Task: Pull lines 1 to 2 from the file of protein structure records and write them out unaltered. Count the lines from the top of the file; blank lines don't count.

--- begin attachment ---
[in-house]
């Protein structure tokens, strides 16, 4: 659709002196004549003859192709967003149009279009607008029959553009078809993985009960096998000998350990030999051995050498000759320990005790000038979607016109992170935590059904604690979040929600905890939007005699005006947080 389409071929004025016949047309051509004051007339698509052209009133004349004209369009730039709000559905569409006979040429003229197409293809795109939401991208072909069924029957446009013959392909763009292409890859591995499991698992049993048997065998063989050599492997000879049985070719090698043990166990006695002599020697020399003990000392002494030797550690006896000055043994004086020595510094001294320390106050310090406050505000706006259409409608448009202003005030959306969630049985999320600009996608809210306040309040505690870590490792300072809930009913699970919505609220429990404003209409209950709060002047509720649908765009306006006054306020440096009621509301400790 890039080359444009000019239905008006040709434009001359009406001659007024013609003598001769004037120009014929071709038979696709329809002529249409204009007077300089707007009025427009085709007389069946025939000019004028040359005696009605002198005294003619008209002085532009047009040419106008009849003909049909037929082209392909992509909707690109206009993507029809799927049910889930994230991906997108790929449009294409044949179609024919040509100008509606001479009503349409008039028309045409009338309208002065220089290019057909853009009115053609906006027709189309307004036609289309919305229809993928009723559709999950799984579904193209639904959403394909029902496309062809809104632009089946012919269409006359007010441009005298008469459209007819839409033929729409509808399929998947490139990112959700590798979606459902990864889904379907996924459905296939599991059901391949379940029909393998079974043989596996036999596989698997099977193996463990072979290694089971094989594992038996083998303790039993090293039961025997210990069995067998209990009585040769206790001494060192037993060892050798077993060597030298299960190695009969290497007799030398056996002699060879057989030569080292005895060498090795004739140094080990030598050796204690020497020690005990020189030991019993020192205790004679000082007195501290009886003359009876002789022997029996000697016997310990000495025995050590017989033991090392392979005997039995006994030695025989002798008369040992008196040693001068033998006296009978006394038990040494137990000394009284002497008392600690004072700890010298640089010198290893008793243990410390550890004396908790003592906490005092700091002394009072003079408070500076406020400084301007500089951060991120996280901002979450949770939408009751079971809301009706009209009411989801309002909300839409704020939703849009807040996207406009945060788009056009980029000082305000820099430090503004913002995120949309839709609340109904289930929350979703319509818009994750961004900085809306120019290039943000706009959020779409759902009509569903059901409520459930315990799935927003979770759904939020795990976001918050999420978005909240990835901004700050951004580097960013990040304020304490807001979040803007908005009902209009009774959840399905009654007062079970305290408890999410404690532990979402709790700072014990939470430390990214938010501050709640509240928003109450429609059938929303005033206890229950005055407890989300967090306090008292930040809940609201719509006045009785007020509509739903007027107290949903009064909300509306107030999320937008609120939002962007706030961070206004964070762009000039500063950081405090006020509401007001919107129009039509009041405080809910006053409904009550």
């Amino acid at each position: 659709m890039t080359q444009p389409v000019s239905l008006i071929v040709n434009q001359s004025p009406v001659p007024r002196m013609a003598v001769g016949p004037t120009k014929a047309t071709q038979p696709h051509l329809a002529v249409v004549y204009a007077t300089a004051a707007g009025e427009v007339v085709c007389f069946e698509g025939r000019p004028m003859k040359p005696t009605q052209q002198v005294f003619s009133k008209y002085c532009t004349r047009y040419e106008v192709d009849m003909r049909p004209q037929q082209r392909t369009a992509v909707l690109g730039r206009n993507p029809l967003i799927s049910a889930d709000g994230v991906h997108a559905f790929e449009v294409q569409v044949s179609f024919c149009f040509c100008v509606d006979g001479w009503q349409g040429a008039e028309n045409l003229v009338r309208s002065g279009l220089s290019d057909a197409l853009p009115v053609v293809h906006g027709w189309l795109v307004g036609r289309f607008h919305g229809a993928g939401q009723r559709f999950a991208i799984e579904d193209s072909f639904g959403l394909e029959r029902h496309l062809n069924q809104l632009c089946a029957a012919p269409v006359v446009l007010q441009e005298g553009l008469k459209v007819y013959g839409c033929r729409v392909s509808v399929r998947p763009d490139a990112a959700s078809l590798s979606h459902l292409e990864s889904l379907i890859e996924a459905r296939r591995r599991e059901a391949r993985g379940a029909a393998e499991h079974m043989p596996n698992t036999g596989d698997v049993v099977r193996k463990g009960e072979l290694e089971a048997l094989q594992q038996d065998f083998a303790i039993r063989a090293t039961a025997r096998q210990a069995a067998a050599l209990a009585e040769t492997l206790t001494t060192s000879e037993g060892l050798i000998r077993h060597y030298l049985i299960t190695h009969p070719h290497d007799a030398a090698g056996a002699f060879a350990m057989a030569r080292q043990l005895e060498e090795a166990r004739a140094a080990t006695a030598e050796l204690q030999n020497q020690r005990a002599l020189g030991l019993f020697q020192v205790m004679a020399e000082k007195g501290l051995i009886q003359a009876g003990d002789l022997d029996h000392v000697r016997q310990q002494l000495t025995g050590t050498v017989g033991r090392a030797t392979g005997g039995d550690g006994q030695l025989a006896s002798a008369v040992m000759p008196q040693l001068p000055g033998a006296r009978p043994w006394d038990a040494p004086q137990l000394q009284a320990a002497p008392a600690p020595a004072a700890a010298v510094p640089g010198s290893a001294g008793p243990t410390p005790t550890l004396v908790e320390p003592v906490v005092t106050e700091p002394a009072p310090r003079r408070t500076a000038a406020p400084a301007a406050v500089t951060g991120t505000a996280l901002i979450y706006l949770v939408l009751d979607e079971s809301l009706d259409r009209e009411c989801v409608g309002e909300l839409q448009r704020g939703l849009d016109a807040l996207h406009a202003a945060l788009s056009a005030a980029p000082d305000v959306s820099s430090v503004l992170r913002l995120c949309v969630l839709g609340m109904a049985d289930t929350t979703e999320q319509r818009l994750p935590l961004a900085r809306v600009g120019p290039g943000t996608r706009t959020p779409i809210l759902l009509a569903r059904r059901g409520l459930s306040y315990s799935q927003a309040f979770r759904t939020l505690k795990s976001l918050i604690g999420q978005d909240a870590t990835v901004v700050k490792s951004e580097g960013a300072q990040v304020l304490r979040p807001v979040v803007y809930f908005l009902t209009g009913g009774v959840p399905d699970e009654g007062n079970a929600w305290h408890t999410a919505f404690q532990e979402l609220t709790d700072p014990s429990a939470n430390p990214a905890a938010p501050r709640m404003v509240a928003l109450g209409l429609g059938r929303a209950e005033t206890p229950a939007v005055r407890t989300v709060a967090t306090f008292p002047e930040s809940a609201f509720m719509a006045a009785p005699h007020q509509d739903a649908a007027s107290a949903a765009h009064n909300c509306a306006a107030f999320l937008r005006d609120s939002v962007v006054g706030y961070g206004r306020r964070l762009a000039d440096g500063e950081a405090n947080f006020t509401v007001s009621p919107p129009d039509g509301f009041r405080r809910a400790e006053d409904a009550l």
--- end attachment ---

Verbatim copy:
[in-house]
């Protein structure tokens, strides 16, 4: 659709002196004549003859192709967003149009279009607008029959553009078809993985009960096998000998350990030999051995050498000759320990005790000038979607016109992170935590059904604690979040929600905890939007005699005006947080 389409071929004025016949047309051509004051007339698509052209009133004349004209369009730039709000559905569409006979040429003229197409293809795109939401991208072909069924029957446009013959392909763009292409890859591995499991698992049993048997065998063989050599492997000879049985070719090698043990166990006695002599020697020399003990000392002494030797550690006896000055043994004086020595510094001294320390106050310090406050505000706006259409409608448009202003005030959306969630049985999320600009996608809210306040309040505690870590490792300072809930009913699970919505609220429990404003209409209950709060002047509720649908765009306006006054306020440096009621509301400790 890039080359444009000019239905008006040709434009001359009406001659007024013609003598001769004037120009014929071709038979696709329809002529249409204009007077300089707007009025427009085709007389069946025939000019004028040359005696009605002198005294003619008209002085532009047009040419106008009849003909049909037929082209392909992509909707690109206009993507029809799927049910889930994230991906997108790929449009294409044949179609024919040509100008509606001479009503349409008039028309045409009338309208002065220089290019057909853009009115053609906006027709189309307004036609289309919305229809993928009723559709999950799984579904193209639904959403394909029902496309062809809104632009089946012919269409006359007010441009005298008469459209007819839409033929729409509808399929998947490139990112959700590798979606459902990864889904379907996924459905296939599991059901391949379940029909393998079974043989596996036999596989698997099977193996463990072979290694089971094989594992038996083998303790039993090293039961025997210990069995067998209990009585040769206790001494060192037993060892050798077993060597030298299960190695009969290497007799030398056996002699060879057989030569080292005895060498090795004739140094080990030598050796204690020497020690005990020189030991019993020192205790004679000082007195501290009886003359009876002789022997029996000697016997310990000495025995050590017989033991090392392979005997039995006994030695025989002798008369040992008196040693001068033998006296009978006394038990040494137990000394009284002497008392600690004072700890010298640089010198290893008793243990410390550890004396908790003592906490005092700091002394009072003079408070500076406020400084301007500089951060991120996280901002979450949770939408009751079971809301009706009209009411989801309002909300839409704020939703849009807040996207406009945060788009056009980029000082305000820099430090503004913002995120949309839709609340109904289930929350979703319509818009994750961004900085809306120019290039943000706009959020779409759902009509569903059901409520459930315990799935927003979770759904939020795990976001918050999420978005909240990835901004700050951004580097960013990040304020304490807001979040803007908005009902209009009774959840399905009654007062079970305290408890999410404690532990979402709790700072014990939470430390990214938010501050709640509240928003109450429609059938929303005033206890229950005055407890989300967090306090008292930040809940609201719509006045009785007020509509739903007027107290949903009064909300509306107030999320937008609120939002962007706030961070206004964070762009000039500063950081405090006020509401007001919107129009039509009041405080809910006053409904009550």